How Three Photographers Are Working through India’s COVID-19 Crisis

Aditi Jain, Uzma Mohsin, and Prarthna Singh speak about the vital role of art as a form of witness and protest.

Aditi Jain, Maze of Binaries, New Delhi, 2019

koī haath bhī na milā.egā jo gale miloge tapāk se
ye na.e mizāj kā shahr hai zarā fāsle se milā karo

(You’ll be refused a handshake if you go for an ardent embrace.
This city’s in a fresh temper, keep your distance when meeting.)
—Bashir Badr

It has been a year of looking out windows and doors that frame the world like crude viewfinders, of observing caution and of seeing from afar. For lens-based practitioners, distance, the defining condition of the COVID-19 pandemic, is an aesthetic concern as much as a hygienic one. Photographers interpret and render subjects through intimacy, remoteness, or even just an acknowledgement of the space in between. The camera’s manipulability can extend the human eye and, therefore, presence to cover spans proscribed during a time of contagion or bring its details into focus. As India battles its second wave of the novel coronavirus, photographers are either out on the streets documenting the crisis or confined to their homes, focusing on their loved ones. In my rented apartment in the hard-hit Indian capital of Delhi, I’m on the phone with photographers who’ve retreated to their hometowns, and they tell me that the temporal distance between when their work was originally shot and the present appears disorienting. Will the city they photographed exist on the other side of the pandemic?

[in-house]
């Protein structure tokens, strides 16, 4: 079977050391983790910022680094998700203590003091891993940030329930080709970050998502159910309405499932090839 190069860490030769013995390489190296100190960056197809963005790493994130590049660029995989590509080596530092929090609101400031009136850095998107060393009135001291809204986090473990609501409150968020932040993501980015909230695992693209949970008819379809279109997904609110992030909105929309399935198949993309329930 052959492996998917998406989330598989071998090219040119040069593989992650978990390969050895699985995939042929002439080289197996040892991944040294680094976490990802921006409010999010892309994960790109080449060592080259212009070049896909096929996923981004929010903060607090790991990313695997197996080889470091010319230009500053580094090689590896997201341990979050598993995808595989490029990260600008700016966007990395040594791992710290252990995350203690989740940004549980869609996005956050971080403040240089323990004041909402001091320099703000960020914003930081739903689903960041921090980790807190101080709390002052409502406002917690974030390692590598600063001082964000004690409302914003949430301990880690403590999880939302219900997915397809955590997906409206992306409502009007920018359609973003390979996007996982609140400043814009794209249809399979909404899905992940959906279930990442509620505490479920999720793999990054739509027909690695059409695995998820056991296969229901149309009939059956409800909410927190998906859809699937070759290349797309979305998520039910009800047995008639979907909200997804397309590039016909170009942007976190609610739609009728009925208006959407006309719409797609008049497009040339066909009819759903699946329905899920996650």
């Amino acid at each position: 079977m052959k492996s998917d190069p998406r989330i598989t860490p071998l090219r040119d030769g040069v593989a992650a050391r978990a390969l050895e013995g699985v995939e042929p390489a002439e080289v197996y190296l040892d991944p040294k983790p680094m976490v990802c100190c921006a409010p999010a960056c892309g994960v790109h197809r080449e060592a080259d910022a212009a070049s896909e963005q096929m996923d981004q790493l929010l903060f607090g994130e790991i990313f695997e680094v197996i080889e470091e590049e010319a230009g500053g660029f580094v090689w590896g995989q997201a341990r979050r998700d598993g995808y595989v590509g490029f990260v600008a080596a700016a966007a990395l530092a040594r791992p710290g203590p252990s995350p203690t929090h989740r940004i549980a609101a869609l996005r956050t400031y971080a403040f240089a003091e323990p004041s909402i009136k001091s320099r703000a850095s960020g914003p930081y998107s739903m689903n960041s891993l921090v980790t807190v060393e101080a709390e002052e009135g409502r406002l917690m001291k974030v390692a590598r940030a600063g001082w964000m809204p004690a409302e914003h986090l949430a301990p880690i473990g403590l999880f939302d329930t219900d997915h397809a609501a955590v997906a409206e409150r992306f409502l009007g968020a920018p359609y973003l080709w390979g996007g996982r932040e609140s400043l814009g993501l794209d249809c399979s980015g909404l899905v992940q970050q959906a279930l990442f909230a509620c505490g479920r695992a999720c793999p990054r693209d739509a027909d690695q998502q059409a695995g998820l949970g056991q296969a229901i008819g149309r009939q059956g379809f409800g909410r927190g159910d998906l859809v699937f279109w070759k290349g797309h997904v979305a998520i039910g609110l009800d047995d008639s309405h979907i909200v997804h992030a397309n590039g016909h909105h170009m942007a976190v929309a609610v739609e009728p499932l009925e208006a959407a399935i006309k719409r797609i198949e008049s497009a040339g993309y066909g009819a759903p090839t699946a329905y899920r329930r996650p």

Prarthna Singh, Har Shaam Shaheen Bagh: One Hundred Days of Resistance, New Delhi, 2020
Courtesy the artist